Momentum traders and long-term growth investors have been piling into DGSE Companies Inc. (NYSEMKT:DGSE). The stock is up 85% since March, and 220% since September. To understand present and possible future trading action, it's necessary to learn about the company's development.
For years, DGSE languished as a moribund operator of two wholesale and retail jewelry stores/pawnshops. The company rarely turned much of a profit. Margins were tiny. A few years ago, DGSE merged with Superior Galleries, an auction and retail rare coin operation that had not turned a profit in five years. Nothing came of it.
DGSE had long been controlled by its primary shareholder, Dr. Len Smith, a man with a talent for creative dealmaking, thanks to many years as a bankruptcy specialist. He struck a complex deal with the now-infamous Stanford Bank to provide DGSE with $11.5 million in credit so the company could attempt to grow, and Stanford swapped out $8.4 million in Superior debt for equity.
Then Stanford blew up. Dr. Smith worked out a brilliant deal. The Stanford Receivor converted $11.5 million in debt and all the equity into 3 million DGSE shares, and sold them for $3.6 million - essentially taking 15 cents on the dollar.
Yet DGSE didn't pay a dime.
Enter NTR Metals
The tab was picked up by NTR Metals, DGSE's primary gold scrapper, which also took control of the 3 million shares. NTR Metals is privately-held, a premier precious metals conglomerate, generating $2 billion in annual revenue. Attached was a clause allowing NTR to purchase 1 million DGSE shares directly from Dr. Smith for $6 per share within the next two years. At the time, the stock was trading at $2.50.
This presented three puzzling questions.
1) Why would NTR want to purchase a million shares far above the present stock price?
2) How could it unload the shares it already purchased? I could see why it would buy DGSE shares at $1.20 a share and recognize an instant 100% paper gain. But at the time, DGSE was a thinly-traded microcap, and it never was able to unload the shares.
3) Given NTR's powerhouse stature in the industry, what possible operational synergies could it have with DGSE that it didn't already have or couldn't create itself?
The answers came as NTR began buying shares in the open market. At the time, but no longer, DGSE shares were so thinly traded with such large spreads that a few hundred shares moved the stock significantly. It wasn't long before the stock broke $5, and NTR exercised its $6 option. That answered the first question.
In addition, NTR now owned nearly 40% of DGSE. This was when the reverse merger concept hit me, along with the answers to the two remaining questions.
Reverse Merger in Play
This piecemeal reverse merger would be a way for NTR to offload parts of its business into the public market without the complexity of an IPO. The deal had Dr. Smith's fingerprints all over it. But a reverse merger from which NTR could see its investment value increase made no sense unless: 1) the stock became more liquid, 2) the share price continued to increase, and 3) shareholders were getting something of value, which so far they hadn't. So, $3.6 million had gone to the Stanford Receivor and $6 million directly into Dr. Smith's pocket.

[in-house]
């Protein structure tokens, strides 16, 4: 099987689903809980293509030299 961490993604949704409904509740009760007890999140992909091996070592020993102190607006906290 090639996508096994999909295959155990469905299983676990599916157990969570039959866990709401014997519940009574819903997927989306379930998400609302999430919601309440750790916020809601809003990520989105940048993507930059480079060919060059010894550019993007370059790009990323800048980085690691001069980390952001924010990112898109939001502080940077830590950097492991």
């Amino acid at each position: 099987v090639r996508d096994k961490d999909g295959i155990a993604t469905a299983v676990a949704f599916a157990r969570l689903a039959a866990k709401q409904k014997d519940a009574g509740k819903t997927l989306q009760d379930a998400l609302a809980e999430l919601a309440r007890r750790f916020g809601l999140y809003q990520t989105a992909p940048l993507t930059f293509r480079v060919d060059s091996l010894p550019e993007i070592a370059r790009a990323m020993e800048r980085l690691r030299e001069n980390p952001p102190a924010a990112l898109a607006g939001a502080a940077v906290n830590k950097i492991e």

Then the other shoe dropped last month.
DGSE purchased Southern Bullion Trading (SBT), a part of NTR's domestic business, in exchange for up to 600,000 shares of DGSE restricted stock. SBT would also put up a $2 million equity investment to be dedicated to SBT's expansion. That gave NTR even more control of DGSE while giving shareholders a viable bullion operation from which significant earnings would be generated. SBT's unaudited 2010 revenues were $35 million, generating $1.5 million in operating income. However, this was only based on a few stores and didn't include the full complement of revenues for the 12 new stores they opened during 2010, or the six they've opened so far this year.
Trading volume is now routinely over 30,000 shares. I believe volume will increase significantly as DGSE has finally found a growth vehicle. With increased volume comes tighter trading spreads, and less stock volatility. With all of these factors combined, NTR is successfully transitioning DGSE into a company deserving of analyst, mutual fund, and journalist coverage - thereby creating a liquid market for the stock it holds. Question No. 2 was answered.
As for question No. 3, it's moot. NTR did not need DGSE for any of this. DGSE may have more experience dealing with the public directly, but NTR has so much expertise in the precious metals field that they didn't need to spend $11.6 million for DGSE's expertise. They also could have easily sold SBT to any number of other entities for a boatload of money, but that would've capped their upside.